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User Management

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About User Accounts:
The areas in which you can configure security are as follows:

User accounts

For users to access your database, you must create user accounts and grant appropriate database access privileges to those accounts.

A user account is identified by a user name and defines the attributes of the user, including the following:
• Authentication method
• Password for database authentication
• Default tablespaces for permanent and temporary data storage
• Tablespace quotas
• Account status (locked or unlocked)
• Password status (expired or not)

When you create a user account, you must not only assign a user name, a password, and default tablespaces for the account, but you must also do the following:

• Grant the appropriate system privileges, object privileges, and roles to the account.
• If the user will be creating database objects, then give the user account a space usage quota on each tablespace in which the objects will be created.
Predefined User Accounts

• User accounts that are automatically created upon installation.

• All databases include the administrative accounts SYS, SYSTEM, SYSMAN, and DBSNMP.

• Administrative accounts are highly privileged accounts, and are needed only by individuals authorized to perform administrative tasks such as starting and stopping the database, managing database memory and storage, creating and managing database users.

• You log in to Oracle Enterprise Manager Database Control (Database Control)
with SYS, SYSTEM, or SYSMAN. The Management Agent of Database Control uses
the DBSNMP account to monitor and manage the database. You assign the passwords for
these accounts when you create the database with Oracle Database Configuration Assistant (DBCA). You must not delete these accounts.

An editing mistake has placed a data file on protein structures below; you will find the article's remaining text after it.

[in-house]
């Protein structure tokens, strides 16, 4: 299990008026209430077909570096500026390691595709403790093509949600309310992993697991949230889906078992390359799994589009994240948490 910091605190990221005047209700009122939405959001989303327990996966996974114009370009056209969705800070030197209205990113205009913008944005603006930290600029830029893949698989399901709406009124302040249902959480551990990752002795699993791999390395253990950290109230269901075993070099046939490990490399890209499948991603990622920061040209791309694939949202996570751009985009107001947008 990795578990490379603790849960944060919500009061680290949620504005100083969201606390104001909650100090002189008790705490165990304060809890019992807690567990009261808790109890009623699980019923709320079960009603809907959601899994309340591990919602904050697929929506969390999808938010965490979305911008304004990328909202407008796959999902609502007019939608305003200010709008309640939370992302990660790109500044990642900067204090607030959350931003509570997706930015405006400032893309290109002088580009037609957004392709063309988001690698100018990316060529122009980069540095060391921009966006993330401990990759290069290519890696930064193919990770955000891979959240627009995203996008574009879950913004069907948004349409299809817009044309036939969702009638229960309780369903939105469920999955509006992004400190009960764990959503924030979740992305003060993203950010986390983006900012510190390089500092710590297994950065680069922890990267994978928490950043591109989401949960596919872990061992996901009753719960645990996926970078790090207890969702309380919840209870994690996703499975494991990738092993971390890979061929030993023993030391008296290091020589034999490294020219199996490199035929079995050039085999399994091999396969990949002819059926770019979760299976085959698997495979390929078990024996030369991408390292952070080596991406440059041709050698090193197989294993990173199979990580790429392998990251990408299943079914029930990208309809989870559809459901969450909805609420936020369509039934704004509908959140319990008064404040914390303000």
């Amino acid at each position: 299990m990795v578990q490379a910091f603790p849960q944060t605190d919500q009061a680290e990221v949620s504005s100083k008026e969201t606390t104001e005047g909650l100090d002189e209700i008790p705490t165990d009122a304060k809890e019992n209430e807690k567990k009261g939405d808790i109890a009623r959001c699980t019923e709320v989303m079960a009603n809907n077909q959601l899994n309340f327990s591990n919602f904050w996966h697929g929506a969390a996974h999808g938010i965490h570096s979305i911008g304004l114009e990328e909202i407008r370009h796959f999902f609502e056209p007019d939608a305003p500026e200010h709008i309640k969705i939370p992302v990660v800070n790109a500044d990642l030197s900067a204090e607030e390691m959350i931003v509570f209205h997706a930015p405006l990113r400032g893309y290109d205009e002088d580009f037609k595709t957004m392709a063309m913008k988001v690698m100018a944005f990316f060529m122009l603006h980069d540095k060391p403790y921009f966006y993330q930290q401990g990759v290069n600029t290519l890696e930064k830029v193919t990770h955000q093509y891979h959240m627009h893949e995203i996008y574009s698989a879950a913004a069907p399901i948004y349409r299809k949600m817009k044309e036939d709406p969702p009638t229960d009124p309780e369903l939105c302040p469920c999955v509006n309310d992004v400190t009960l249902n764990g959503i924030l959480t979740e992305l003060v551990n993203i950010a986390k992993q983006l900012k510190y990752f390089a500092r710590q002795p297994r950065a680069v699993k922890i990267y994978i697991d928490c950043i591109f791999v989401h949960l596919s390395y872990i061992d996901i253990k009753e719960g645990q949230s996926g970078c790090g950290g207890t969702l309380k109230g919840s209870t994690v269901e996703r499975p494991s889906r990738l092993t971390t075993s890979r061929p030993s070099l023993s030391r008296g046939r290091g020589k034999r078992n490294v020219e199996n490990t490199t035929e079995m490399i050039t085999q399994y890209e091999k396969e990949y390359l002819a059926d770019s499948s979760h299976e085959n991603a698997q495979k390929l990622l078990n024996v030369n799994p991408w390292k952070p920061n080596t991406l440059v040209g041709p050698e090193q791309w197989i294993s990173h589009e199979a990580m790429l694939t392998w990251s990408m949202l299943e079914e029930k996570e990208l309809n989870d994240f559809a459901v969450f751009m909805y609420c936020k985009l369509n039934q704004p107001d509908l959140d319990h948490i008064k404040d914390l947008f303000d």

Who Can Create User Accounts?

Users who has been granted the CREATE USER system privilege can create user accounts.

If you want to create users who themselves have the privilege to create users, then include the WITH ADMIN OPTION clause in the GRANT statement.

For example:
GRANT CREATE USER TO WHALE WITH ADMIN OPTION;
Creating a New User Account That Has Minimum Database Privileges

When you create a new user account, you should enable this user to access the database.

1. Use the CREATE USER statement to create a new user account.

For example:
CREATE USER WHALE
IDENTIFIED BY password
DEFAULT TABLESPACE users
QUOTA 10M ON users
TEMPORARY TABLESPACE temp
QUOTA 5M ON system;

This example creates a local user account and specifies the user password, default tablespace, temporary tablespace where temporary segments are created, tablespace quotas.

2. At minimum, grant the user the CREATE SESSION privilege so that the user can access the database instance.

GRANT CREATE SESSION TO WHALE;

NOTE:
A newly created user cannot connect to the database until he or she has the CREATE SESSION privilege.
If the user must access Oracle Enterprise Manager, then you should also grant the user the SELECT ANY DICTIONARY privilege.
This section provides instructions for creating and managing user accounts for the people and applications that use your database.

• Viewing User Accounts
• Creating a User Account
• Creating a New User Account by Duplicating an Existing User Account
• Granting Privileges and Roles to a User Account
• Assigning a Tablespace Quota to a User Account
• Modifying a User Account
• Locking and Unlocking User Accounts
• Expiring a User Password